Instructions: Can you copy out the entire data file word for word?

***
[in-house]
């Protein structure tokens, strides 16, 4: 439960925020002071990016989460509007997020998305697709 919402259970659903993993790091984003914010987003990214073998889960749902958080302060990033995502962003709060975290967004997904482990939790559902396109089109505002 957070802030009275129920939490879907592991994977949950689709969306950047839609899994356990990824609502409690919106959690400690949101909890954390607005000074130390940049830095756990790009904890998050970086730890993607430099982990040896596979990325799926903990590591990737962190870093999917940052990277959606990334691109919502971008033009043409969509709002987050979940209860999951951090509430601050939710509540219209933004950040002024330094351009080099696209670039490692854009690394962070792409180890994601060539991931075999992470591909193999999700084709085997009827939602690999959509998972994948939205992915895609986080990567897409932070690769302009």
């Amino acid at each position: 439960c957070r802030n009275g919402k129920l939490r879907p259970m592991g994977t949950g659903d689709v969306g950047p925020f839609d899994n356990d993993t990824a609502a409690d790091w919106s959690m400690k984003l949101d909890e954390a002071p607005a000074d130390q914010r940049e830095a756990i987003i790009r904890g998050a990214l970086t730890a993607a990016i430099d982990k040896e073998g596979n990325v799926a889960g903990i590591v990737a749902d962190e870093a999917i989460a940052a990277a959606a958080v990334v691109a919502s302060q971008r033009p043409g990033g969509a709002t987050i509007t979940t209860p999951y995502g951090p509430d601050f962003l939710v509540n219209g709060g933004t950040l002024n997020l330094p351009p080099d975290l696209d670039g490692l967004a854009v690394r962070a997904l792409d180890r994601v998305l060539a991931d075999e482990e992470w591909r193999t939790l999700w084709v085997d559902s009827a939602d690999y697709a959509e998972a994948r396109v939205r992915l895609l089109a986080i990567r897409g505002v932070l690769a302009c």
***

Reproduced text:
[in-house]
């Protein structure tokens, strides 16, 4: 439960925020002071990016989460509007997020998305697709 919402259970659903993993790091984003914010987003990214073998889960749902958080302060990033995502962003709060975290967004997904482990939790559902396109089109505002 957070802030009275129920939490879907592991994977949950689709969306950047839609899994356990990824609502409690919106959690400690949101909890954390607005000074130390940049830095756990790009904890998050970086730890993607430099982990040896596979990325799926903990590591990737962190870093999917940052990277959606990334691109919502971008033009043409969509709002987050979940209860999951951090509430601050939710509540219209933004950040002024330094351009080099696209670039490692854009690394962070792409180890994601060539991931075999992470591909193999999700084709085997009827939602690999959509998972994948939205992915895609986080990567897409932070690769302009």
């Amino acid at each position: 439960c957070r802030n009275g919402k129920l939490r879907p259970m592991g994977t949950g659903d689709v969306g950047p925020f839609d899994n356990d993993t990824a609502a409690d790091w919106s959690m400690k984003l949101d909890e954390a002071p607005a000074d130390q914010r940049e830095a756990i987003i790009r904890g998050a990214l970086t730890a993607a990016i430099d982990k040896e073998g596979n990325v799926a889960g903990i590591v990737a749902d962190e870093a999917i989460a940052a990277a959606a958080v990334v691109a919502s302060q971008r033009p043409g990033g969509a709002t987050i509007t979940t209860p999951y995502g951090p509430d601050f962003l939710v509540n219209g709060g933004t950040l002024n997020l330094p351009p080099d975290l696209d670039g490692l967004a854009v690394r962070a997904l792409d180890r994601v998305l060539a991931d075999e482990e992470w591909r193999t939790l999700w084709v085997d559902s009827a939602d690999y697709a959509e998972a994948r396109v939205r992915l895609l089109a986080i990567r897409g505002v932070l690769a302009c």